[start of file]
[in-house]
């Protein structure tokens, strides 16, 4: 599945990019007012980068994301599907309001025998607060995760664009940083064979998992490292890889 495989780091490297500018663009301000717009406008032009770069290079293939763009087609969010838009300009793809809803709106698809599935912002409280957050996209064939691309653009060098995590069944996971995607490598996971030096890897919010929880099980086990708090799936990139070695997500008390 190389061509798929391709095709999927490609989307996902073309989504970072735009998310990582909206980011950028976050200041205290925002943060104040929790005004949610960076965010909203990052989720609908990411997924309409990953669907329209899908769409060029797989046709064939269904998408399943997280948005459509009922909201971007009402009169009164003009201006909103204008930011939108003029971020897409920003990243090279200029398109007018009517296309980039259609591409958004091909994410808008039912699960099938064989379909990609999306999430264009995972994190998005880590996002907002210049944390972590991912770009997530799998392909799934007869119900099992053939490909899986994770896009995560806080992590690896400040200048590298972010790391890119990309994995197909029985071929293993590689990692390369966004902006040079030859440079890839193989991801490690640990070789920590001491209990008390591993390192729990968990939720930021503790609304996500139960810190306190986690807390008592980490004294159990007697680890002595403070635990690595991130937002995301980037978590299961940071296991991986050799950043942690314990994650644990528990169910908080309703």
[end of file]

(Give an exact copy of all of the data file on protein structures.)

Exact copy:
[in-house]
């Protein structure tokens, strides 16, 4: 599945990019007012980068994301599907309001025998607060995760664009940083064979998992490292890889 495989780091490297500018663009301000717009406008032009770069290079293939763009087609969010838009300009793809809803709106698809599935912002409280957050996209064939691309653009060098995590069944996971995607490598996971030096890897919010929880099980086990708090799936990139070695997500008390 190389061509798929391709095709999927490609989307996902073309989504970072735009998310990582909206980011950028976050200041205290925002943060104040929790005004949610960076965010909203990052989720609908990411997924309409990953669907329209899908769409060029797989046709064939269904998408399943997280948005459509009922909201971007009402009169009164003009201006909103204008930011939108003029971020897409920003990243090279200029398109007018009517296309980039259609591409958004091909994410808008039912699960099938064989379909990609999306999430264009995972994190998005880590996002907002210049944390972590991912770009997530799998392909799934007869119900099992053939490909899986994770896009995560806080992590690896400040200048590298972010790391890119990309994995197909029985071929293993590689990692390369966004902006040079030859440079890839193989991801490690640990070789920590001491209990008390591993390192729990968990939720930021503790609304996500139960810190306190986690807390008592980490004294159990007697680890002595403070635990690595991130937002995301980037978590299961940071296991991986050799950043942690314990994650644990528990169910908080309703």